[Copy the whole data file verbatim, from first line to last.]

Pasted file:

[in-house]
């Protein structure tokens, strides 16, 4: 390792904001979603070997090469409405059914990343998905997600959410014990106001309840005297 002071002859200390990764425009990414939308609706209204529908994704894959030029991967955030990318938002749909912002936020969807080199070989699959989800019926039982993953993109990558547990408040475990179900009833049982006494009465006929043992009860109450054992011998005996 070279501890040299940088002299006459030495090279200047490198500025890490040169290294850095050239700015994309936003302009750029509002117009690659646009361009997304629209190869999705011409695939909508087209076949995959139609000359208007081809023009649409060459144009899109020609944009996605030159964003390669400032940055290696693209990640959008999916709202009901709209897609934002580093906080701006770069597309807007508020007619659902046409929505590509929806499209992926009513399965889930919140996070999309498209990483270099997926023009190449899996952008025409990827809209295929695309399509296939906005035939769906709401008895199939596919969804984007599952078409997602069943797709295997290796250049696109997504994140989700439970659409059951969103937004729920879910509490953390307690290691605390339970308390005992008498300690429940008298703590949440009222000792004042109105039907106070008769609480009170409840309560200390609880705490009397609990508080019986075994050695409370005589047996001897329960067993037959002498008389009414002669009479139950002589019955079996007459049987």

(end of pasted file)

[in-house]
């Protein structure tokens, strides 16, 4: 390792904001979603070997090469409405059914990343998905997600959410014990106001309840005297 002071002859200390990764425009990414939308609706209204529908994704894959030029991967955030990318938002749909912002936020969807080199070989699959989800019926039982993953993109990558547990408040475990179900009833049982006494009465006929043992009860109450054992011998005996 070279501890040299940088002299006459030495090279200047490198500025890490040169290294850095050239700015994309936003302009750029509002117009690659646009361009997304629209190869999705011409695939909508087209076949995959139609000359208007081809023009649409060459144009899109020609944009996605030159964003390669400032940055290696693209990640959008999916709202009901709209897609934002580093906080701006770069597309807007508020007619659902046409929505590509929806499209992926009513399965889930919140996070999309498209990483270099997926023009190449899996952008025409990827809209295929695309399509296939906005035939769906709401008895199939596919969804984007599952078409997602069943797709295997290796250049696109997504994140989700439970659409059951969103937004729920879910509490953390307690290691605390339970308390005992008498300690429940008298703590949440009222000792004042109105039907106070008769609480009170409840309560200390609880705490009397609990508080019986075994050695409370005589047996001897329960067993037959002498008389009414002669009479139950002589019955079996007459049987």